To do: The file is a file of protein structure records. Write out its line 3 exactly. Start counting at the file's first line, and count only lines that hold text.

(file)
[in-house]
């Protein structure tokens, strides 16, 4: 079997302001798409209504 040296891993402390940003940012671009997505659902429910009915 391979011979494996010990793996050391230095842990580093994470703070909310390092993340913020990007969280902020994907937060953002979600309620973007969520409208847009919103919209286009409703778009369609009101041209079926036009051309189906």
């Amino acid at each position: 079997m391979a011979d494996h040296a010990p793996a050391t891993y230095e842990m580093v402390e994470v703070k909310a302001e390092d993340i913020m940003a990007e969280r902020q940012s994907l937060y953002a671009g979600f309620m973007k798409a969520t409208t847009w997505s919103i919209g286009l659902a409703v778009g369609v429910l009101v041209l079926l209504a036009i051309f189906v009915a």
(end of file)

């Amino acid at each position: 079997m391979a011979d494996h040296a010990p793996a050391t891993y230095e842990m580093v402390e994470v703070k909310a302001e390092d993340i913020m940003a990007e969280r902020q940012s994907l937060y953002a671009g979600f309620m973007k798409a969520t409208t847009w997505s919103i919209g286009l659902a409703v778009g369609v429910l009101v041209l079926l209504a036009i051309f189906v009915a």